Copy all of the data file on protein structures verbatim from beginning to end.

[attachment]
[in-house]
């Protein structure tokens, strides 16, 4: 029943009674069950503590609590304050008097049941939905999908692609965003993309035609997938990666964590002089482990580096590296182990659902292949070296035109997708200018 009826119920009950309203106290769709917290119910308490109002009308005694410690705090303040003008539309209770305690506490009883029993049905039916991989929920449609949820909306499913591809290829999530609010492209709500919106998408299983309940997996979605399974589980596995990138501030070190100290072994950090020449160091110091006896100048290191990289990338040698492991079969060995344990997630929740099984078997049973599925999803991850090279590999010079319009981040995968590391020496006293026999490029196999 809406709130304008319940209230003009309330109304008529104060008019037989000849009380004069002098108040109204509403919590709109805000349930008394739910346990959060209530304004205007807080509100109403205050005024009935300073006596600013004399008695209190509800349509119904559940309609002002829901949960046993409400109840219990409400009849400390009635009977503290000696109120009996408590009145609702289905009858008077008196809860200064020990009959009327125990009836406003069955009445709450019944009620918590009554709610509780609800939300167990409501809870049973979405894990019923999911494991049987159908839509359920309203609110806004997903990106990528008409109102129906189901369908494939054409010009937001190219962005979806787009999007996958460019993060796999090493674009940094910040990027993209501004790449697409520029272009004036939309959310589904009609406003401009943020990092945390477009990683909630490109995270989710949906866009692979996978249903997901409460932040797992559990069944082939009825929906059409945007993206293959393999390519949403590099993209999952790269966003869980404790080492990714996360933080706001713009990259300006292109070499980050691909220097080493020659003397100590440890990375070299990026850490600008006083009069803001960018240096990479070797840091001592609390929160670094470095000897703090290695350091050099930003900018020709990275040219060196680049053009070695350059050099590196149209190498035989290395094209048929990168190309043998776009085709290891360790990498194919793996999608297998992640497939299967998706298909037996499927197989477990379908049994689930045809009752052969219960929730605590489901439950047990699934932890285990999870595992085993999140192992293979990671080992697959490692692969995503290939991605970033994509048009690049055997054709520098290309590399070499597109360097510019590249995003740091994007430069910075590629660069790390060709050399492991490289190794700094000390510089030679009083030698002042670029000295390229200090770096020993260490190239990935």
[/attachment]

[in-house]
């Protein structure tokens, strides 16, 4: 029943009674069950503590609590304050008097049941939905999908692609965003993309035609997938990666964590002089482990580096590296182990659902292949070296035109997708200018 009826119920009950309203106290769709917290119910308490109002009308005694410690705090303040003008539309209770305690506490009883029993049905039916991989929920449609949820909306499913591809290829999530609010492209709500919106998408299983309940997996979605399974589980596995990138501030070190100290072994950090020449160091110091006896100048290191990289990338040698492991079969060995344990997630929740099984078997049973599925999803991850090279590999010079319009981040995968590391020496006293026999490029196999 809406709130304008319940209230003009309330109304008529104060008019037989000849009380004069002098108040109204509403919590709109805000349930008394739910346990959060209530304004205007807080509100109403205050005024009935300073006596600013004399008695209190509800349509119904559940309609002002829901949960046993409400109840219990409400009849400390009635009977503290000696109120009996408590009145609702289905009858008077008196809860200064020990009959009327125990009836406003069955009445709450019944009620918590009554709610509780609800939300167990409501809870049973979405894990019923999911494991049987159908839509359920309203609110806004997903990106990528008409109102129906189901369908494939054409010009937001190219962005979806787009999007996958460019993060796999090493674009940094910040990027993209501004790449697409520029272009004036939309959310589904009609406003401009943020990092945390477009990683909630490109995270989710949906866009692979996978249903997901409460932040797992559990069944082939009825929906059409945007993206293959393999390519949403590099993209999952790269966003869980404790080492990714996360933080706001713009990259300006292109070499980050691909220097080493020659003397100590440890990375070299990026850490600008006083009069803001960018240096990479070797840091001592609390929160670094470095000897703090290695350091050099930003900018020709990275040219060196680049053009070695350059050099590196149209190498035989290395094209048929990168190309043998776009085709290891360790990498194919793996999608297998992640497939299967998706298909037996499927197989477990379908049994689930045809009752052969219960929730605590489901439950047990699934932890285990999870595992085993999140192992293979990671080992697959490692692969995503290939991605970033994509048009690049055997054709520098290309590399070499597109360097510019590249995003740091994007430069910075590629660069790390060709050399492991490289190794700094000390510089030679009083030698002042670029000295390229200090770096020993260490190239990935």